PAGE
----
It is very easy to solve false sharing by padding the accessed structures so that the variable used by each thread resides on a separate cache line. The cache line can then reside in the cache of the processor where the thread is running, and consequently, all accesses to that cache line are low cost, and the code runs much faster.

 

Listing 9.21 shows a modified version of the code where accesses to the counter structure have been padded so that each counter is located at 64-byte intervals. This will ensure that the variables are located on separate cache lines on machines with cache line sizes of 64 bytes or less.

 

Listing 9.21   Data Padded to Avoid False Sharing

 

#include <stdio.h> #include <stdlib.h> #include <pthread.h> #include <sys/time.h>

 

double now()

 

{

 

struct timeval time; gettimeofday( &time, 0 );

return (double)time.tv_sec + (double)time.tv_usec / 1000000.0;

 

}

 

#define COUNT 100000000 volatile int go = 0;

volatile int counters[320];

 

void *spin( void *id )

 

{

int myid = ( (int)id + 1) * 16;

 

while( !go ) {} counters[myid] = 0;

while ( counters[myid]++ < COUNT ) {}

 

}

 

int main( int argc, char* argv[] )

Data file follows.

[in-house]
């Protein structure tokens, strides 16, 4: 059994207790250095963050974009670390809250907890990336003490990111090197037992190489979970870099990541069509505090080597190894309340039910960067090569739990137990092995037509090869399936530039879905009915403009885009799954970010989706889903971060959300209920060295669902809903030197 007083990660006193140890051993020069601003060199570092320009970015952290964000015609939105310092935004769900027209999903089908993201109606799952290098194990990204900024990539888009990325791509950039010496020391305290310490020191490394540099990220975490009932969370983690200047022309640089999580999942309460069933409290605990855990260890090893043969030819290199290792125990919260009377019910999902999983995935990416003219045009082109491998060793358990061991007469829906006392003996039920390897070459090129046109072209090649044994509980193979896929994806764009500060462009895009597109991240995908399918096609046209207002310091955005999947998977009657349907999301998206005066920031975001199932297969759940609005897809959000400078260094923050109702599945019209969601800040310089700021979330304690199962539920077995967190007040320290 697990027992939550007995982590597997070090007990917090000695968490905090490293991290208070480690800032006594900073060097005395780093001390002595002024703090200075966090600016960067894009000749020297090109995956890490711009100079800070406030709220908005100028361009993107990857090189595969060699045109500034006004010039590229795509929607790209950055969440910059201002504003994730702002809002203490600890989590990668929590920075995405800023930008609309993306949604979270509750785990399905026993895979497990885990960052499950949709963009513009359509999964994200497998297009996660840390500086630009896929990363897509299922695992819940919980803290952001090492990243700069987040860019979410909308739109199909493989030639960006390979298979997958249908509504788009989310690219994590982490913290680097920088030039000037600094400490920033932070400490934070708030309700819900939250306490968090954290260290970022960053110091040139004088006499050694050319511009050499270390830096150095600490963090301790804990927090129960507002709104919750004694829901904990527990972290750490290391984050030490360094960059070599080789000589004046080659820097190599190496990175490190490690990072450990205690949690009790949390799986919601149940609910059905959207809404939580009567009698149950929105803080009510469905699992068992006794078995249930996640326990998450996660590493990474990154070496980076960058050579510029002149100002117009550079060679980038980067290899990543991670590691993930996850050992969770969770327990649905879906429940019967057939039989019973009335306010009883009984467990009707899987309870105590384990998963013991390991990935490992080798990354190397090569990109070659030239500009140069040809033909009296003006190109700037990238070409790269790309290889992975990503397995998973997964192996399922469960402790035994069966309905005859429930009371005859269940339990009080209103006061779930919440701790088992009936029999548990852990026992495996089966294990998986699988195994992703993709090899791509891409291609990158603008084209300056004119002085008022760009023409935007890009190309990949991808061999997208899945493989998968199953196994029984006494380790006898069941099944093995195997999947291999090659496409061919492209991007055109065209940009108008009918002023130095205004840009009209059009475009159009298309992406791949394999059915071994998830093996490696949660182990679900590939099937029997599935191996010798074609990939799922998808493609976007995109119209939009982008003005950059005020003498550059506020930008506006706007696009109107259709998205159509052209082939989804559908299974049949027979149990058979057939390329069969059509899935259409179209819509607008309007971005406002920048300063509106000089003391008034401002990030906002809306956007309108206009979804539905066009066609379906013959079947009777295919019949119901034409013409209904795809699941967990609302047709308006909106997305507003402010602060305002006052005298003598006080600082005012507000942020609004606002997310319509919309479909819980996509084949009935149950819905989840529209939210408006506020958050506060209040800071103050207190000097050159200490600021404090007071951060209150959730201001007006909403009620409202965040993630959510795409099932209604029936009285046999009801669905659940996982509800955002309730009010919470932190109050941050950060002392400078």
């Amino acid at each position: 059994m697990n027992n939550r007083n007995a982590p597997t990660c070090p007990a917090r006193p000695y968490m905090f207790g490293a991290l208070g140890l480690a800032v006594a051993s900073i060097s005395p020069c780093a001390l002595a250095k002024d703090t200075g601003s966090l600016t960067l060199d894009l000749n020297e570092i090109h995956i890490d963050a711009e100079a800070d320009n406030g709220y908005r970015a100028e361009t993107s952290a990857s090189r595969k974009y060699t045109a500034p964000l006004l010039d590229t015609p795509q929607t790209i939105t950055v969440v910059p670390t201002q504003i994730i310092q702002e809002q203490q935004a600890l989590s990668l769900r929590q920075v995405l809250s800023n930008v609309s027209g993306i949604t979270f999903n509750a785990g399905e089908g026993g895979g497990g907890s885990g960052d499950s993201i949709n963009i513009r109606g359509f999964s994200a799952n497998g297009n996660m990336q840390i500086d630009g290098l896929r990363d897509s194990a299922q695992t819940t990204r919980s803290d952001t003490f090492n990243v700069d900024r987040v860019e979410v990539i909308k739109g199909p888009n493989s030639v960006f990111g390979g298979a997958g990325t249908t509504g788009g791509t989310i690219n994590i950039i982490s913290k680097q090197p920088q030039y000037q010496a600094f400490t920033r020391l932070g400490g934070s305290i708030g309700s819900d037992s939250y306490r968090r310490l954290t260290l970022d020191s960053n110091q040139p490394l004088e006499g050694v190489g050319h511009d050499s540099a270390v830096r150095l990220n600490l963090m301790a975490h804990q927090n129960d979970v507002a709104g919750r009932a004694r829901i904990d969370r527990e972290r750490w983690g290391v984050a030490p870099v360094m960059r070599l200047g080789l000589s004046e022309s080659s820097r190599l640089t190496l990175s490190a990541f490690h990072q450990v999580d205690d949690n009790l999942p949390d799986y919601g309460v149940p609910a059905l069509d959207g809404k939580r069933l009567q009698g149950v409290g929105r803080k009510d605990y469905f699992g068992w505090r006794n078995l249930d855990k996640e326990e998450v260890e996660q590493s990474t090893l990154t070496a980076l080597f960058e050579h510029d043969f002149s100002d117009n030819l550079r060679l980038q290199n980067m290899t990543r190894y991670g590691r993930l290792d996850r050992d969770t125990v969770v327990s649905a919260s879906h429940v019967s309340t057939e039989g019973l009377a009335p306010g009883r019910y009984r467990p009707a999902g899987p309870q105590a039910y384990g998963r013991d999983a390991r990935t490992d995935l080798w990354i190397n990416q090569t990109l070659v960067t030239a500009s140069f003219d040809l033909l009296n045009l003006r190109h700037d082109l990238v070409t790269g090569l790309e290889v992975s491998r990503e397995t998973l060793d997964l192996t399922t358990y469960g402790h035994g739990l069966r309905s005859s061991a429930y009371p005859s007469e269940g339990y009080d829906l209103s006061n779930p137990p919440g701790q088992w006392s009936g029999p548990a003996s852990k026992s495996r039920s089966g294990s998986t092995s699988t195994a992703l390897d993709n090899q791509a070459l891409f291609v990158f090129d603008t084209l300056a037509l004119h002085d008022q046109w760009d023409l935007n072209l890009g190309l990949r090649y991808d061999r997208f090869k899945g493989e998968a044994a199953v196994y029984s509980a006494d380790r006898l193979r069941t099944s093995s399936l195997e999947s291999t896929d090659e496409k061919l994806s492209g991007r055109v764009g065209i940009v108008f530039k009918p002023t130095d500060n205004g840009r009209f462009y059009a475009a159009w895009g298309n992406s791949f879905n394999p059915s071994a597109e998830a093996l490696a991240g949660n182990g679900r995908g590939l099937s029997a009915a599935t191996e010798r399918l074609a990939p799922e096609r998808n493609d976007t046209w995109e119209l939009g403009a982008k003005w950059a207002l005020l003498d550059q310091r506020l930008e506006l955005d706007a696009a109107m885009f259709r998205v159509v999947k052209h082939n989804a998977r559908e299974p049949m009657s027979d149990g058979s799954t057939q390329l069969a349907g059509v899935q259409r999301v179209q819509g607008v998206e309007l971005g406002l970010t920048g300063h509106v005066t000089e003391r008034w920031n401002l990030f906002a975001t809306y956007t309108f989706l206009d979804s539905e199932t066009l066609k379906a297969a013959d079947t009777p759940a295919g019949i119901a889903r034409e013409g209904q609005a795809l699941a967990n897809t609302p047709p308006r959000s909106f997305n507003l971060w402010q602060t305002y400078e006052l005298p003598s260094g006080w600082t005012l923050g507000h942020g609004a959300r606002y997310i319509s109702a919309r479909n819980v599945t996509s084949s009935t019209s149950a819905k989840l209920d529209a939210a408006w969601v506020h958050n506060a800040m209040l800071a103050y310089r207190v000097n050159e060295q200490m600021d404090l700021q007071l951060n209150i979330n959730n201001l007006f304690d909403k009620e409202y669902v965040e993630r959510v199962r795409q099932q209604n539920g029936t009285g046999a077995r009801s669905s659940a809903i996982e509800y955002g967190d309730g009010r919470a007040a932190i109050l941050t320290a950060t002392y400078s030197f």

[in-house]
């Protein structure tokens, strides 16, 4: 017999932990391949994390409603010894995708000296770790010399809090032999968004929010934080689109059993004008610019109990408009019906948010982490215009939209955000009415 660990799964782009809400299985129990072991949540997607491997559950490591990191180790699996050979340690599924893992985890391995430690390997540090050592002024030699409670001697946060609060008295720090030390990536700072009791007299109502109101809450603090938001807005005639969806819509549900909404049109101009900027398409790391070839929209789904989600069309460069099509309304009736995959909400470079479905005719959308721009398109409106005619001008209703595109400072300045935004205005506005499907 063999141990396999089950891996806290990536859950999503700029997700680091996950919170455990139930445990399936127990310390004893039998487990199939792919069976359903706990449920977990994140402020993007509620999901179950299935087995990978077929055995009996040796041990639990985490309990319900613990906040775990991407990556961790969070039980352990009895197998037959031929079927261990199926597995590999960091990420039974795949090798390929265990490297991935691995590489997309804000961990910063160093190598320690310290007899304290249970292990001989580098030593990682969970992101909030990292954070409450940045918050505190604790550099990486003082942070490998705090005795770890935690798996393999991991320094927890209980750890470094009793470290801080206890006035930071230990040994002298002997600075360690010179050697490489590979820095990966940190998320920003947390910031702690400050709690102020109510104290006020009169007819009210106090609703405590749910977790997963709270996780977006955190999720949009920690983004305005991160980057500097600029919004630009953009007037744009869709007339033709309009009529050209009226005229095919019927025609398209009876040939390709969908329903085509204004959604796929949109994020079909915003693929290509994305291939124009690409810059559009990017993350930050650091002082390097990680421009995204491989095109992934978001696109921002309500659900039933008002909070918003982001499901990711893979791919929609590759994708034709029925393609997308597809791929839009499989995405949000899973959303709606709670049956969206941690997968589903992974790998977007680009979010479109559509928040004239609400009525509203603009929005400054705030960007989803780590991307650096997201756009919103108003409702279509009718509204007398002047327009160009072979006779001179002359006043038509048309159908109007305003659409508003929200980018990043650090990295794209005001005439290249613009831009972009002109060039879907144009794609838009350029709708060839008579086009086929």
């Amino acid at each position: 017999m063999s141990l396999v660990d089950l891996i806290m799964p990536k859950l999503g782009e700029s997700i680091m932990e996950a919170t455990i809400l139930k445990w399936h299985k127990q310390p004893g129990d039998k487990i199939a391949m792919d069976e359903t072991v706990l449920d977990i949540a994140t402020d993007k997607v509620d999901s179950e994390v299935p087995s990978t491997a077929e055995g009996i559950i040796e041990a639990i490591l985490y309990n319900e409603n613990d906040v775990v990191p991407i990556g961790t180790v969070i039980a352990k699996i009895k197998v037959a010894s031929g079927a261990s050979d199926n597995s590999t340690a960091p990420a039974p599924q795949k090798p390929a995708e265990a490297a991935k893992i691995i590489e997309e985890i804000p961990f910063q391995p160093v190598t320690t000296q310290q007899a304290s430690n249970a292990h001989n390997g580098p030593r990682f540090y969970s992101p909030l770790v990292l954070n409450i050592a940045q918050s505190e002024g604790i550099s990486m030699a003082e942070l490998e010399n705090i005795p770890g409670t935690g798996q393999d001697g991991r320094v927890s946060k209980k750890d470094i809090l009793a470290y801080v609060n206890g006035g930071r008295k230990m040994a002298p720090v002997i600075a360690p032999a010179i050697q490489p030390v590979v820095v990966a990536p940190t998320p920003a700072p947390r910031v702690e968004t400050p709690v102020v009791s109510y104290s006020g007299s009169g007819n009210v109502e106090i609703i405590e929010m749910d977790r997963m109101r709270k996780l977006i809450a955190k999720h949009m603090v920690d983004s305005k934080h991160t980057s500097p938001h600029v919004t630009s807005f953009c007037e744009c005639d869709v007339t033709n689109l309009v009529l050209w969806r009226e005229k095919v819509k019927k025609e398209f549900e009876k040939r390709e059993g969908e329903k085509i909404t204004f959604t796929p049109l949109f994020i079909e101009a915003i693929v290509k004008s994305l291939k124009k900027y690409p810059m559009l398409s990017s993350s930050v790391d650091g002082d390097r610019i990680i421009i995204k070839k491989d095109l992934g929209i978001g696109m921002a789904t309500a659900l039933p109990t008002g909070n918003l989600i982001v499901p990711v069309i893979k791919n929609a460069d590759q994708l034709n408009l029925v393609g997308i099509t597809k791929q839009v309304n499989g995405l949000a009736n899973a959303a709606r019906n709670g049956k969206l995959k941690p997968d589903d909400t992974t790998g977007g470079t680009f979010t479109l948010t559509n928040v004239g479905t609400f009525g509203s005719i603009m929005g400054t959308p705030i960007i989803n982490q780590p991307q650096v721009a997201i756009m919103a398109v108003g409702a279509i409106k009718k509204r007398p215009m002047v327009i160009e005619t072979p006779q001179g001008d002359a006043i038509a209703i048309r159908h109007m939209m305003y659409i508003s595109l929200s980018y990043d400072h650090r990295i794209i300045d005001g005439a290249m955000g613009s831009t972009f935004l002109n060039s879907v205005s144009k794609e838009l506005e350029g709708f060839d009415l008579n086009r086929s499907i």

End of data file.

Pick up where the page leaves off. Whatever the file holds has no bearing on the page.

{

 

pthread_t threads[256]; int nthreads = 1;

 

if ( argc > 1 ) { nthreads = atoi( argv[1] ); } nthreads--;

 

for( int i=1; i<nthreads+1; i++ )

 

{

 

pthread_create( &threads[i], 0, spin, (void*)i );

 

}

 

double start = now(); go=1;

 

spin( 0 );

 

double end = now();

 

printf( "Time %f s\n", ( end – start ) );

 

for( int i=0; i<nthreads; i++ )

 

{

 

pthread_join( threads[i], 0 );

 

}

 

return 0;

 

}

 

 

The modified code takes about nine seconds to run with four threads on the same machine.

 

Although fixing false sharing is easy to do in most cases, detecting performance loss from it is much harder. In general, false sharing will turn up as an elevated number of cache misses on a particular memory operation, and it is hard to distinguish this from the normal cache misses that occur in all applications. However, the important thing to realize from the previous description is that when significant time is lost to false sharing, there will be significant numbers of cache misses, indicating the points at which the false sharing occurs. Hence, tracking down false sharing can be as simple as locating the places in the code where there are unexpectedly high numbers of cache misses on variables that should be local to one thread.

 

One important thing to note is that false sharing is a significant issue for multiprocessor systems but is not nearly as critical for multicore systems. For example, if we take the code from Listing 9.20 that has the false sharing issue and run it on a CMT system, it takes 24 seconds with one thread and 26 seconds with four; the runtime is not significantly changed by the presence of false sharing. The data is shared through the on-chip caches, and this sharing has little impact on performance. This is a useful feature of multicore processors.